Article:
period—In view of section 9 of the General Clauses Act the date of detention is
to be excluded while computing the period of 15 days.

Samirannesa vs Government of Bangladesh and others 46 DLR 276.

Section 26—

The statutory provi­sions recognize the Rule against double
jeopardy and the principle of res judicata should apply to criminal proceedings
in the same way as to civil proceedings
but there being no conviction in the cases under
reference, the principle of double jeopardy does not apply.

Parveen and another vs State 51 DLR 473


General Clauses Act, 1897


Clauses Act, 1897



an association or body is unincorporated then also it is an association or body
of individuals entitled to own copyright and in such a case individuals
constituting the body will own the copyright as tenants-in-common.

Mrs. Suraiya
Rahman Vs Skill Development for Under-Privileged Women, represented by its
Project Director and others, 17 BLD (HCD) 284.

(1946) 39 BWCC 62; (1928) Sess. Cas 121 (at P 133); (1968) 2 QBD 497 (at P. 515);
(1969) 2 QBD 173; (1953): QBD 248 (1946) 331 US704—Cited.



section provides that the right that accrued to a person under an enactment,
subsists even after expiry of the Act. But it ap. plies only when an enactment
is repealed by another enactment. The Emergency Requisition of Property Act has
not been repealed by any enactment but it expired by lapse of time. The
petitioner is not entitled to invoke the benefit of section 8B of the Act.

Shah Ekramur
Rahman Vs. Secretary, Ministry of Land, Dhaka and others, 14 BLD (HCD) 538.



Steel and Engineering Corporation Employees Service Regulation, 1989, Regulation—42(8)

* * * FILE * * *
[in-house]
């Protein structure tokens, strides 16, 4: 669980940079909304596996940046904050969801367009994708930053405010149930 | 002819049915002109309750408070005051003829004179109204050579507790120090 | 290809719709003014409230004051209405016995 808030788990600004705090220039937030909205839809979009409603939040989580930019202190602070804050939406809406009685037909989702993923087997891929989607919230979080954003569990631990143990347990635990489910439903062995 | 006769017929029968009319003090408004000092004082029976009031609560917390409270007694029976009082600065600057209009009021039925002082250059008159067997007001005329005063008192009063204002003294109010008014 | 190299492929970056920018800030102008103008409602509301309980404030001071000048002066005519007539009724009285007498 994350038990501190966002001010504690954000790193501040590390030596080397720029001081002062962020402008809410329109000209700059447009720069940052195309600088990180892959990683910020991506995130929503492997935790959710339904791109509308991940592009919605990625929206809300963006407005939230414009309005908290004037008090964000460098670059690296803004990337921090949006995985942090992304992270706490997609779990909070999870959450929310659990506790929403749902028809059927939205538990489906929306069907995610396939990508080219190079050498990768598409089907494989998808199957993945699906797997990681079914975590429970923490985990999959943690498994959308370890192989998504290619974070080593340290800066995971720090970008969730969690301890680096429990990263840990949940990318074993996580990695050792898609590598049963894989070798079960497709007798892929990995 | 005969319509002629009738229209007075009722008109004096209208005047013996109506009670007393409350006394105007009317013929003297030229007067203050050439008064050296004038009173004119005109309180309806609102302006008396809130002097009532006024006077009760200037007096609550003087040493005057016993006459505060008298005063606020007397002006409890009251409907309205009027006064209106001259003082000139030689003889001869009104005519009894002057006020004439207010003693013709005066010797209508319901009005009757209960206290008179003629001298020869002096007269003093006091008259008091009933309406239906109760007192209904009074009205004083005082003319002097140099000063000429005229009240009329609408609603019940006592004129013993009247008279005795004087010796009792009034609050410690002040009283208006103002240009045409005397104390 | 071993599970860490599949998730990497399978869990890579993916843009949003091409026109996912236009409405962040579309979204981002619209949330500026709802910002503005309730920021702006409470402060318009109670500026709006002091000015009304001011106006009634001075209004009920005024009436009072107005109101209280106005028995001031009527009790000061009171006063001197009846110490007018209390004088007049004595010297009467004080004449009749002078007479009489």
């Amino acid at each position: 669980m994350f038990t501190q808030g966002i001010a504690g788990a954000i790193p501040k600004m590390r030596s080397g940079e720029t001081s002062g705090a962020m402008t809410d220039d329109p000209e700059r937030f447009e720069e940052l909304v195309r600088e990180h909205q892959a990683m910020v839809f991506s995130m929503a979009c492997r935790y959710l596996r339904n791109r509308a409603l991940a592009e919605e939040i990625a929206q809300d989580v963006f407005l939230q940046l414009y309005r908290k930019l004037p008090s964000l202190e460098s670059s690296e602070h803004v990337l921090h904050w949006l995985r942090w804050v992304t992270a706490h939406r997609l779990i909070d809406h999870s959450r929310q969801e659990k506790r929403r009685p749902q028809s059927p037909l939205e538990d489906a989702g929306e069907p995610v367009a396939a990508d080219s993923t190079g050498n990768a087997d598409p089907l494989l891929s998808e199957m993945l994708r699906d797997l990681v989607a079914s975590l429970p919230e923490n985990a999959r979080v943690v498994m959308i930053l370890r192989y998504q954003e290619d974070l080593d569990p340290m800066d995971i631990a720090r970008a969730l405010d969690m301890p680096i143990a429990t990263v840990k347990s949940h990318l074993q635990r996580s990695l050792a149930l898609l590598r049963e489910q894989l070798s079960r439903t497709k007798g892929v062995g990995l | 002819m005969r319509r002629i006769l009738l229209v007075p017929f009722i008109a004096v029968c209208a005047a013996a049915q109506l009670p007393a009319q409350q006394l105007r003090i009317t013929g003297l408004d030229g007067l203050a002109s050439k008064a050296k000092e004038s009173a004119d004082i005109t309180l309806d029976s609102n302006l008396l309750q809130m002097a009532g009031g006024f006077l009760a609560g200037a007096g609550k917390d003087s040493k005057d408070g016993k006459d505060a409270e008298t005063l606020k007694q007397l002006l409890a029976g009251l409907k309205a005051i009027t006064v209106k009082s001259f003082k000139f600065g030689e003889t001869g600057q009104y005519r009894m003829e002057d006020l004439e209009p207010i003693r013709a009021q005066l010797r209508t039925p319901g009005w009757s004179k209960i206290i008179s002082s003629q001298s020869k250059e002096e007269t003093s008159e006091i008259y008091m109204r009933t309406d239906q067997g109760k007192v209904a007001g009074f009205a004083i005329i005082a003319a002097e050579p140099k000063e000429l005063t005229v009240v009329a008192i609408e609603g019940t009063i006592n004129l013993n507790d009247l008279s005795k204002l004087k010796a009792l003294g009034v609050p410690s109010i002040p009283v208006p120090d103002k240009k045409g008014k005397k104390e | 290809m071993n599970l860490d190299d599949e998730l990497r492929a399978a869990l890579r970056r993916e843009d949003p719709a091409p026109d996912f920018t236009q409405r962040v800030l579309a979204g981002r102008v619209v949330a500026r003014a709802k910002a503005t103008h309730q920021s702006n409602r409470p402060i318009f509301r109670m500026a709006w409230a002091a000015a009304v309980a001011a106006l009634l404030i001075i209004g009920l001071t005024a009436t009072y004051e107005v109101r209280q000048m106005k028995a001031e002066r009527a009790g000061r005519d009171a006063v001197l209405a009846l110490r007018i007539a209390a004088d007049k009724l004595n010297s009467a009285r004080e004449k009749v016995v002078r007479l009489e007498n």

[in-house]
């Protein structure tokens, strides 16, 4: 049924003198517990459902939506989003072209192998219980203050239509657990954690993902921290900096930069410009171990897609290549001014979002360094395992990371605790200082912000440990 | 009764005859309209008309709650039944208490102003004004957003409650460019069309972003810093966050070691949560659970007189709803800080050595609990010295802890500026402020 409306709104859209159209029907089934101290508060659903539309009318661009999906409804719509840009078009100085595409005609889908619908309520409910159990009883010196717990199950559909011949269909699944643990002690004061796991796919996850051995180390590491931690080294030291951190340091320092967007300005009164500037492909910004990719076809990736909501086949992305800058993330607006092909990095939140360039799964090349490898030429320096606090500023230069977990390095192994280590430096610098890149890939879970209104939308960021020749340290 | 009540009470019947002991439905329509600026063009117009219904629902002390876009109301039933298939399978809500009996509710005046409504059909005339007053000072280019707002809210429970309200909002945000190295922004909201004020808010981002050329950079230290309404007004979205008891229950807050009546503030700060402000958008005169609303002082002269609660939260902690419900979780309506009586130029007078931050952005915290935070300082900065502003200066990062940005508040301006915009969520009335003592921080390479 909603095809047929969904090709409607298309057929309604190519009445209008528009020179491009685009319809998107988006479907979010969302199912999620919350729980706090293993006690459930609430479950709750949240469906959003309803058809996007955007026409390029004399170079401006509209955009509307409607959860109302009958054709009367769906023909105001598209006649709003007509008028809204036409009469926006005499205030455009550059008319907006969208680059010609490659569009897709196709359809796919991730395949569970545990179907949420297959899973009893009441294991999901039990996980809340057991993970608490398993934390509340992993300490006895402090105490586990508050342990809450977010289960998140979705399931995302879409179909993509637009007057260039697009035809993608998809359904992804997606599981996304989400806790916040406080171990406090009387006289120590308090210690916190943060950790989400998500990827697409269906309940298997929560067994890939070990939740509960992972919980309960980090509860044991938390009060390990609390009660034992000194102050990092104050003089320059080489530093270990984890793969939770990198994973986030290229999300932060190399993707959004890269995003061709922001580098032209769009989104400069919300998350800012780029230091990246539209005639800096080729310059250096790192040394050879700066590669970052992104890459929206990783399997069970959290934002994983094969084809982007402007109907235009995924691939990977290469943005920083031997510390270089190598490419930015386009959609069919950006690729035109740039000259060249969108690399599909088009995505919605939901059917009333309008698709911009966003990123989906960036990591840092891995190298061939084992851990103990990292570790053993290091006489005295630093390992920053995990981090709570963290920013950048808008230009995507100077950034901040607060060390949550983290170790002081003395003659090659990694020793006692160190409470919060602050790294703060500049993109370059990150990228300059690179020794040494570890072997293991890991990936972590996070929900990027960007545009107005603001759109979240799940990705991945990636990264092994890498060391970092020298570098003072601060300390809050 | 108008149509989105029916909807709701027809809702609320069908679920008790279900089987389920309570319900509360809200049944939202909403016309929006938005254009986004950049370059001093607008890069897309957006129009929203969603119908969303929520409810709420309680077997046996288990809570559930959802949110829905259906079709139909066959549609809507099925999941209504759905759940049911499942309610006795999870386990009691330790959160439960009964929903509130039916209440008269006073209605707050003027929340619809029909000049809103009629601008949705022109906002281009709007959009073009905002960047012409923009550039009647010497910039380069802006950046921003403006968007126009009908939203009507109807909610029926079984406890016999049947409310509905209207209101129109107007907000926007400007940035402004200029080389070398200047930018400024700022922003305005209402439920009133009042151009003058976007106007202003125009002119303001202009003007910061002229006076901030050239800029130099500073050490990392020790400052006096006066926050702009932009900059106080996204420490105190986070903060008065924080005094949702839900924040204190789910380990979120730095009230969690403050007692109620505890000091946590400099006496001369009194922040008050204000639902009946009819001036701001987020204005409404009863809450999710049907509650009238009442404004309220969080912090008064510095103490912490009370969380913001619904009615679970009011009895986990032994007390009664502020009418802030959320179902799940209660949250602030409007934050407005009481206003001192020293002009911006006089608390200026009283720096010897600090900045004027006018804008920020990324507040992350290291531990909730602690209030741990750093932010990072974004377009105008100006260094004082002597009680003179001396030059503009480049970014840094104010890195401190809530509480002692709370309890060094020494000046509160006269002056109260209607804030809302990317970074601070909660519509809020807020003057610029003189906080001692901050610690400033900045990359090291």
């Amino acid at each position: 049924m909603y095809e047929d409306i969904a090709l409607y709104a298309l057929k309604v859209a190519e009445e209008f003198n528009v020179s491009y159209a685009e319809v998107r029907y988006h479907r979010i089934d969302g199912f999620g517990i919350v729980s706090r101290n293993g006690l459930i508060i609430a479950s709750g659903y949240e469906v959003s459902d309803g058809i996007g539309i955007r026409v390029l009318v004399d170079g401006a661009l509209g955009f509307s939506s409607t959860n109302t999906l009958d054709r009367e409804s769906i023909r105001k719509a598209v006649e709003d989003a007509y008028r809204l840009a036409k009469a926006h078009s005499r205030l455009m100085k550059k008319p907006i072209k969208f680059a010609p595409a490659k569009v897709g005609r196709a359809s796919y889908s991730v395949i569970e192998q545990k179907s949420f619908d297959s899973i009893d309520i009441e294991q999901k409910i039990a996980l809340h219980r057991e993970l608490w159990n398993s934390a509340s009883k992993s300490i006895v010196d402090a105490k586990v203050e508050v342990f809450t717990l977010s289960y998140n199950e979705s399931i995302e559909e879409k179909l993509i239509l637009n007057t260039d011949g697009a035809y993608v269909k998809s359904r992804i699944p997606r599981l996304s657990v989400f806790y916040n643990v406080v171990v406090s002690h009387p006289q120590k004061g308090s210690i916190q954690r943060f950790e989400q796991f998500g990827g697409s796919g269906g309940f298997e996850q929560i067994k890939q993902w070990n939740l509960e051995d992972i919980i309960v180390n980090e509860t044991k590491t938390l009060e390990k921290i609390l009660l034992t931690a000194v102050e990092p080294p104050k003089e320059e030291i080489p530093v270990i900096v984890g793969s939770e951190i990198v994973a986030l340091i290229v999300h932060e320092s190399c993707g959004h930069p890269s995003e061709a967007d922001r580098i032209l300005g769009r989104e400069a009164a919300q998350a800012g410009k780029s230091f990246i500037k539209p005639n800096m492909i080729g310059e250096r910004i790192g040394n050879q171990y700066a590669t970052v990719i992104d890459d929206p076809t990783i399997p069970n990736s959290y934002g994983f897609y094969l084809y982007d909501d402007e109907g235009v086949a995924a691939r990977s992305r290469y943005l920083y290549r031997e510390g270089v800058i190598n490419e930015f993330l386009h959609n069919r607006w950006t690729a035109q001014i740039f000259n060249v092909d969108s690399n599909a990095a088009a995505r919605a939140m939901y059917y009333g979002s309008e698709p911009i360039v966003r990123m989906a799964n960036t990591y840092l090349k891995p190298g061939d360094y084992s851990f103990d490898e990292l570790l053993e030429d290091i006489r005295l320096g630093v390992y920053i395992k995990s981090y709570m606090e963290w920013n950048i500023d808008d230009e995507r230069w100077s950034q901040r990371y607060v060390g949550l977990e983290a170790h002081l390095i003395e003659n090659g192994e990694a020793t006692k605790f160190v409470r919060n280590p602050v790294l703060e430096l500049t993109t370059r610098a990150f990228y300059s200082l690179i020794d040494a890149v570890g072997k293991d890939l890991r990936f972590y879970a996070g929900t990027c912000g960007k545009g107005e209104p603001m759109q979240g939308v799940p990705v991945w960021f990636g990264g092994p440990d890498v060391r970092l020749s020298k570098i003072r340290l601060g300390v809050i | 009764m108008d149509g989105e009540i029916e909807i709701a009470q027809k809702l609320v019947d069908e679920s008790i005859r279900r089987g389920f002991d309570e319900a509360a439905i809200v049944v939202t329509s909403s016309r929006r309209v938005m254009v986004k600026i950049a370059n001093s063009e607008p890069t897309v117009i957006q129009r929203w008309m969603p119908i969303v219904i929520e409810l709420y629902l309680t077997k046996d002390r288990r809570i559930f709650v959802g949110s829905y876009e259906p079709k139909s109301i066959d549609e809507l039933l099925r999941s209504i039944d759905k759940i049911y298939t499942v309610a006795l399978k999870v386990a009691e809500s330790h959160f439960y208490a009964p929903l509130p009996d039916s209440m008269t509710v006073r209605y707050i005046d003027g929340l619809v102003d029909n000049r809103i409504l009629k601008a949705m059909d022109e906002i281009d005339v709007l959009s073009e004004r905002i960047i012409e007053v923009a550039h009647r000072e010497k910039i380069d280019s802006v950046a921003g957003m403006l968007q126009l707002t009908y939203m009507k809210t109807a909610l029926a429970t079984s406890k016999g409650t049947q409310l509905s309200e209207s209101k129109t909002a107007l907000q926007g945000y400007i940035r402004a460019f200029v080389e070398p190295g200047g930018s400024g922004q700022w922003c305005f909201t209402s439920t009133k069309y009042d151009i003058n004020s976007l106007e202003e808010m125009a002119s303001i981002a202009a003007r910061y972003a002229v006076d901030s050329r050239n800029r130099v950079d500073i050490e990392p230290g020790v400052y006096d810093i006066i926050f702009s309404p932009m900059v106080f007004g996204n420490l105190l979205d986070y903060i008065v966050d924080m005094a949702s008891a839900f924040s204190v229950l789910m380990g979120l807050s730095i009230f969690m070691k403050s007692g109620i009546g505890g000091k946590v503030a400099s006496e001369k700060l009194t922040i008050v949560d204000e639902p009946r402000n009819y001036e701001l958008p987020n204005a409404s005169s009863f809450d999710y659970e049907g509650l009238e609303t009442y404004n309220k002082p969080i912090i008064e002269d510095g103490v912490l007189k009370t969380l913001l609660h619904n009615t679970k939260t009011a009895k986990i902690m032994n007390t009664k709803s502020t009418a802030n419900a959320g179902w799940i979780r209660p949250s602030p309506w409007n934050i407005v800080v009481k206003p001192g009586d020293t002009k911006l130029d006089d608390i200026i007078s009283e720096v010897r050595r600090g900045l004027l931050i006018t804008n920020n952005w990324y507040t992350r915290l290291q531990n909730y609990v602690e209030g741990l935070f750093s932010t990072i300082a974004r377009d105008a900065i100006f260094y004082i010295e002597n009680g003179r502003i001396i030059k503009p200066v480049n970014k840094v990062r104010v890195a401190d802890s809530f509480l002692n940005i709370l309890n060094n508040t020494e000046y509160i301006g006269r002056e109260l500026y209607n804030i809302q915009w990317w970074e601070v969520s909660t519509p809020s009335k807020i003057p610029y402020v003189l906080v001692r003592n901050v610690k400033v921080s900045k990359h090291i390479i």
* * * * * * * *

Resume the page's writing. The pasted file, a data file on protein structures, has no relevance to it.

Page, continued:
(8) of regulation 42 is a matter of simple procedure. The forum and also time for
institution of proceeding or concluding the same are only questions of
procedural law for they relate merely to the modes in which the Court or the
tribunal fulfils their function. It does not invest an incumbent with any
vested right. Any procedural law is retrospective in its operation. Therefore,
a subsequent omission by way of amendment of a procedure cannot be of any
consequence in respect of the proceeding against the appellant.

6 of the Act contemplates repeal of an Act and not of a Regulation under the
rule making power.

Nasimul Baqui Vs Bangladesh Steel and Engineering Corporation & others, 20
BLD (AD) 181.



L of 1975 is declared void under Articles 7(2) and 26(2) of the Constitution
and as such it will not create any benefit or vested right in favour of the
persons for whom it was made. The benefit of section 6 of the General Clauses
Act is not applicable to those persons who claim any benefit or legal right out
of the said Indemnity Ordinance. 1975 (L of 1975).

Rashid Khan Vs Bangladesh, represented by the Secretary, Ministry of Law and
Parliamentary Affairs and others, 17 BLD (HCD) 114.

33 DLR(AD)154; 45 DLR(AD)I; 34 DLR (AD)222 and 125; 1989 BLD (special) 1: 45
DLR(AD)165; 11 DLR (SC) 1; A.I.R. 1969 (Moni) 84; A.I.R. 1952 (Born) 16; A.I.R.
1966 (Kera) 212; A.I.R. 1956 (All) 684; AIR. 1970 (Mysore) 171; A.I.R. 1940. (Pat)
385 (F.B.); 1965(2) A.I.R. 817; PLD 1972 (SC) 139; 41 DLR 484; 44 C.W.N. (PC) 709;
(1969) (1) A.E.R. 208; 35 DLR(AD)1; U.S Supreme Court Reports, (1803), 2 Law Edition
135, PLD 1988 (SC) 416; Philosophy of Law-M.D.



a law creates a vested right in favour of a person, it cannot be taken away by
giving a retrospective effect to the law brought by a subsequent enactment
unless and until a clear intention of the legislature is expressed in the new
law itself directly or by necessary implication. Only in the case of a
procedural law, a retrospective effect can be given. An aggrieved person is
entitled to sue in the Court that existed at the time when the cause of action

Badiuzzaman Vs. General Manager, Bangladesh Krishi Bank and others, 14 BLD (HCD)

29 DLR(DB) 301; 3ODLR(FB) 49; 1905 A.C. 369; AIR. 194 1(FC) 16-Cited.




Local Government
(Union Parishads) Ordinance, 1983, Section—7(2)(e)